John Rambo, Vietnam veteran, green beret and recipient of the congressional medal of honor, is looking for an old war buddy of his. Upon hearing the news of his death – thereby making Rambo the only surviving member of his platoon – Rambo’s day is exacerbated further when the town’s sheriff (Brian Dennehy) denies him access because of his haircut, curmudgeonly manner and generally unkempt appearance. When Rambo fails to comply he’s locked up, but once the small town cops start antagonizing him, out things start to get messy.Continue reading →
The first time I watched this franchise kickstarter, as I’m sure was the case with most people who saw it after the release of the sequels, I was expecting a film more like Rambo 2-4, Stallone’s version of Red Dawn or Commando, charging around winning the Vietnam war singlehandedly, damming rivers with the sheer volume of machine gun shell casings left in his wake. But instead, First Blood follows Sly’s Vietnam vet John Rambo who, upon discovering he is the last surviving member of his crew, is run out of town by Brian Dennehy’s judgemental cop who doesn’t like the look of him. Refusing to leave, the cops – all of whom are either crooked, sadistic or offensively ginger – take him in and beat him around a bit, causing Rambo to snap and run off into the wood suffering ‘Nam flashbacks, with the cops hot on his tail and eager for revenge.
Seen from a different viewpoint, it would be easy to retell this as a horror film from the perspective of the police, with a plucky young David Caruso as the potential hero, as the small town police are taken out one by one by a sack cloth tunic wearing lunatic and an array of ingenious yet brutal traps, but this is Stallone’s show, and he puts in a committed, almost wordless performance.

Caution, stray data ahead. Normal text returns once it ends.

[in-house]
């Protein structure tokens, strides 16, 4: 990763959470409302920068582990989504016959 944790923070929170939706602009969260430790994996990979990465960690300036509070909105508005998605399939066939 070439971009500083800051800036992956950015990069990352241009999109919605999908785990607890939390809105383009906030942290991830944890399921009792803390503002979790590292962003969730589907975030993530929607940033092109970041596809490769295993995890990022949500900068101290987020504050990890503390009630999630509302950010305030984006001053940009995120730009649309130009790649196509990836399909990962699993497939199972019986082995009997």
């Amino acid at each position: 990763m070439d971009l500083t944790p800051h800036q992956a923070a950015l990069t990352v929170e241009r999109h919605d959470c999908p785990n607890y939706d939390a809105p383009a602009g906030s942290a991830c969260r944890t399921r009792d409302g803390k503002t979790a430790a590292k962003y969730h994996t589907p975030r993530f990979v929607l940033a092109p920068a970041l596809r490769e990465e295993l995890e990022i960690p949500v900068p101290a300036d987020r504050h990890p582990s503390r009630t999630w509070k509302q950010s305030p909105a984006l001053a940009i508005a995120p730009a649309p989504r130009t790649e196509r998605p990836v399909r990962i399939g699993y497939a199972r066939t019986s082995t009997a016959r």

Christopher Walken landed a rare starring role in Abel Ferrara’s 1990 thriller as NY crime lord Frank White, recently released from prison and patrolling the rain lashed, neon-lit underbelly of his city. With the aid of his crew, Frank sets out to fix the city that has fallen apart in his absence, whilst retaining his criminal status, something cops Wesley Snipes and David Caruso rather object to. Also featuring Lawrence Fishburne, casting a shadow over everyone else’s performance as Walken’s right hand man and overall manic chicken-eatin’ mother fucker Jimmy Jump, and small roles from Steve Buscemi and Lost’s Harold Perrineau, if anything this film focuses too much on the policemen, and would have benefitted greatly from more Walken (as indeed could every film). He is the titular king, the film is his story, yet he seems to be a lesser character in it, though he is the most interesting as he disposes of the competition that have been running his city into the ground, and walks coolly and calmly away from a kill. I don’t think the ending did him justice either.